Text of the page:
The Forgotten Memes of Yesterday

‘Tis better to have memed and lost than never to have memed at all…

These days, memes come and go about as fast as we’re clearing out our Spotify playlists after watching a few recent documentaries (I don’t believe we can fly anymore). But that doesn’t mean we can’t hop in the DeLorean and take a meme trip back in time to ‘member the memes of yesterday.

Hop in.

Delorean Future

Yeah, so as it turns out, the future isn’t as cool as Marty McFly made it out to be … but we do still have dank memes. Let us provide a highlight of the best you might’ve forgotten about while you were too busy questionably laughing at R. Kelly memes.

Karate Kyle

Originally stemming from the advice animal series, Karate Kyle is a meme in the same vein as PTSD Clarinet Boy. Consisting of the iconic ’90s portrait style of photography where the subject’s head is enlarged around a wider shot of their body, captions include violent actions “Karate Kyle” did because he was bullied for some specific reason. The first example was posted back in 2011 to James Von Helton’s Facebook page. From there, 4chan and Reddit soon discovered it and expanded upon the original style and added even more characters.

Original here:

Karate 1

Some highlights from the meme’s glory days:

Kyle 3

Kyle 2

Kyle 4

Kyle 5

Confused Mr. Krabs (Motion Blur)

Motion blur filters became a meme phenom that has existed for years now, reemerging from the depths of the great meme graveyard periodically, though never as strong as when it first took off. This style consists of a character, image or meme with a radial blur around the subject used to convey a sense of anxiety, rage or general uneasiness. As early as 2004, this style was used in a variation of the IGN Reaction Guys meme. It eventually spread to SpongeBob memes and thus, Confused Mr. Krabs was born.

Le Original:


The aftermath it spawned:

Krabs 5

Krabs 4

Krabs 3

Krabs 2

That guy in the jungle that says “okeh.”

For those of you “cultured” memers, this one is officially known as the “#OkayMovement” and it all started back at the very end of 2014, when Lilianna Hogan posted a Vine clip of her on vacation at the Volcanoes National Park in Rwanda.

This is the original for reference:
… and the subsequent movement that it sparked, wrapped into a little compilation video below:

That Wasn’t Very Cash Money of You

This catchphrase began with a drawing of the character “Sayaka Miki” from “Puella Magi Madoka Magica.” Essentially, “cash money” equals “cool” and the original comic of Miki wearing sunglasses was then used on several other images of characters wearing sunglasses, using the quote in various ways.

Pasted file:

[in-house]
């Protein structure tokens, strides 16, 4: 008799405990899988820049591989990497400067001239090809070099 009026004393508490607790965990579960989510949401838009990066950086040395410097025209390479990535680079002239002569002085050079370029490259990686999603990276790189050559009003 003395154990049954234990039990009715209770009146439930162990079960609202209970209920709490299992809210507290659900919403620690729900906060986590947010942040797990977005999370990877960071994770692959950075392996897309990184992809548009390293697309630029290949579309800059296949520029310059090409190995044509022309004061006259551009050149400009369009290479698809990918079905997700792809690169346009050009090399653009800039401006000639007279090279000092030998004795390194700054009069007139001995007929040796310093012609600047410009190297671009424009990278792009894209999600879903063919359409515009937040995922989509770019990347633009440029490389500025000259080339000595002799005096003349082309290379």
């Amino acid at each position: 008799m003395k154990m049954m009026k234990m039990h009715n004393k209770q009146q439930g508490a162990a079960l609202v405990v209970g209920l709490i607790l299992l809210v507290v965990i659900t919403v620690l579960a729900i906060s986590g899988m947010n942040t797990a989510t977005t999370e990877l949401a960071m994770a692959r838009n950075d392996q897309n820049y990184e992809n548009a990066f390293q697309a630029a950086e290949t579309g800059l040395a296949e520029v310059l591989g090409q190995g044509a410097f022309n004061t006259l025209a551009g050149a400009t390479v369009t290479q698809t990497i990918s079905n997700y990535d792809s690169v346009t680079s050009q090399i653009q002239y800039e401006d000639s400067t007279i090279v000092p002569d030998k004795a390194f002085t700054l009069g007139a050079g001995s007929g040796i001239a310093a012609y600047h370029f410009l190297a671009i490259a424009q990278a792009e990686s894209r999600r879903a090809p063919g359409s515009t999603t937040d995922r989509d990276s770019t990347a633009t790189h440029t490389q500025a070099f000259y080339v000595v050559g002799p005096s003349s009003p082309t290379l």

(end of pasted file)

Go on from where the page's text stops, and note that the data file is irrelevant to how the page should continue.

The original:

Cash Original

Here’s a few choice ones:

Cash 1

Cash 3

Cash 4

Cash 2

“I can’t believe you’ve done this.”

The meme “I Can’t Believe You’ve Done This” comes from a YouTube video of an Englishman getting punched in the face. His iconic line, “Ah fuck, I can’t believe you’ve done this!” has now been cemented in internet history and is perhaps the most “British” response to getting socked in the head.

This is the original from 2007, when PWee28 posted the video:
Since then, it’s been referenced all over the place and has a plethora of hilarious edits/remixes:

Bed Intruder

Truly a classic, the “Bed Intruder” comes from a news interview with Kevin Antoine Dodson (a Huntsville, Alabama resident). In the clip, Dodson is being asked about the search for a man who broke into his home and attempted to assault one of his sisters.

The original interview:

… and who could forget when this meme turned into the hottest track of the summer? This song is made even better by the fact that Schmoyoho (who made the remix) gave the money to Dodson … wholesome af.

The remix:

Nope! Chuck Testa

This iconic catchphrase spread like the plague to all corners of the internet in quick fashion. “Nope! Chuck Testa” began when Chuck Testa (a taxidermist from Ojai Valley, California) released an advertisement for his business. Relatively unknown for awhile, the video made its way to Reddit in 2011 and quickly gained traction. That famous post ultimately reached the front page, garnering over 12,000 upvotes in just 24 hours.

Here’s the original commercial that started it all:
… and the glorious result:

Testa 4

Testa 2

Testa 1

Testa 3

Testa 5